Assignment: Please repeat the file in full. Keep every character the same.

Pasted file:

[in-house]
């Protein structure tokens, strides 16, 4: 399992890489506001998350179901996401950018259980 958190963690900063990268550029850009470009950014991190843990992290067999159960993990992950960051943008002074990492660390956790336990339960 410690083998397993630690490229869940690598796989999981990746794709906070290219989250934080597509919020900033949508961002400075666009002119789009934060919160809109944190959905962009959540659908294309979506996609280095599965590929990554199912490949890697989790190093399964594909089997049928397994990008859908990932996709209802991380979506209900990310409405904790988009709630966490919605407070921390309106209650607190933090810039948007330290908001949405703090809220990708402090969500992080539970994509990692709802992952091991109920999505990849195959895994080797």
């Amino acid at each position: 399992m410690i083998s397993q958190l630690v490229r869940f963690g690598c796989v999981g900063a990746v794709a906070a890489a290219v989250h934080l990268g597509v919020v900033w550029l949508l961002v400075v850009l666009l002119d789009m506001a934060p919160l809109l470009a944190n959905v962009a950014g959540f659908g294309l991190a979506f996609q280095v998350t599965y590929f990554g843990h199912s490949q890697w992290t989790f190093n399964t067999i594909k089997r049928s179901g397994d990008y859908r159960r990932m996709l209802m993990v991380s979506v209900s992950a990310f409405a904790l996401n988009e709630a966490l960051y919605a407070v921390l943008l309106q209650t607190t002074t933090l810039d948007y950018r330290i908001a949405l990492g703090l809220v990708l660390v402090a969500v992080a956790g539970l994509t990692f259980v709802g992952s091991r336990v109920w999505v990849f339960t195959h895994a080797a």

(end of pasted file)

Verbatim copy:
[in-house]
């Protein structure tokens, strides 16, 4: 399992890489506001998350179901996401950018259980 958190963690900063990268550029850009470009950014991190843990992290067999159960993990992950960051943008002074990492660390956790336990339960 410690083998397993630690490229869940690598796989999981990746794709906070290219989250934080597509919020900033949508961002400075666009002119789009934060919160809109944190959905962009959540659908294309979506996609280095599965590929990554199912490949890697989790190093399964594909089997049928397994990008859908990932996709209802991380979506209900990310409405904790988009709630966490919605407070921390309106209650607190933090810039948007330290908001949405703090809220990708402090969500992080539970994509990692709802992952091991109920999505990849195959895994080797």
């Amino acid at each position: 399992m410690i083998s397993q958190l630690v490229r869940f963690g690598c796989v999981g900063a990746v794709a906070a890489a290219v989250h934080l990268g597509v919020v900033w550029l949508l961002v400075v850009l666009l002119d789009m506001a934060p919160l809109l470009a944190n959905v962009a950014g959540f659908g294309l991190a979506f996609q280095v998350t599965y590929f990554g843990h199912s490949q890697w992290t989790f190093n399964t067999i594909k089997r049928s179901g397994d990008y859908r159960r990932m996709l209802m993990v991380s979506v209900s992950a990310f409405a904790l996401n988009e709630a966490l960051y919605a407070v921390l943008l309106q209650t607190t002074t933090l810039d948007y950018r330290i908001a949405l990492g703090l809220v990708l660390v402090a969500v992080a956790g539970l994509t990692f259980v709802g992952s091991r336990v109920w999505v990849f339960t195959h895994a080797a």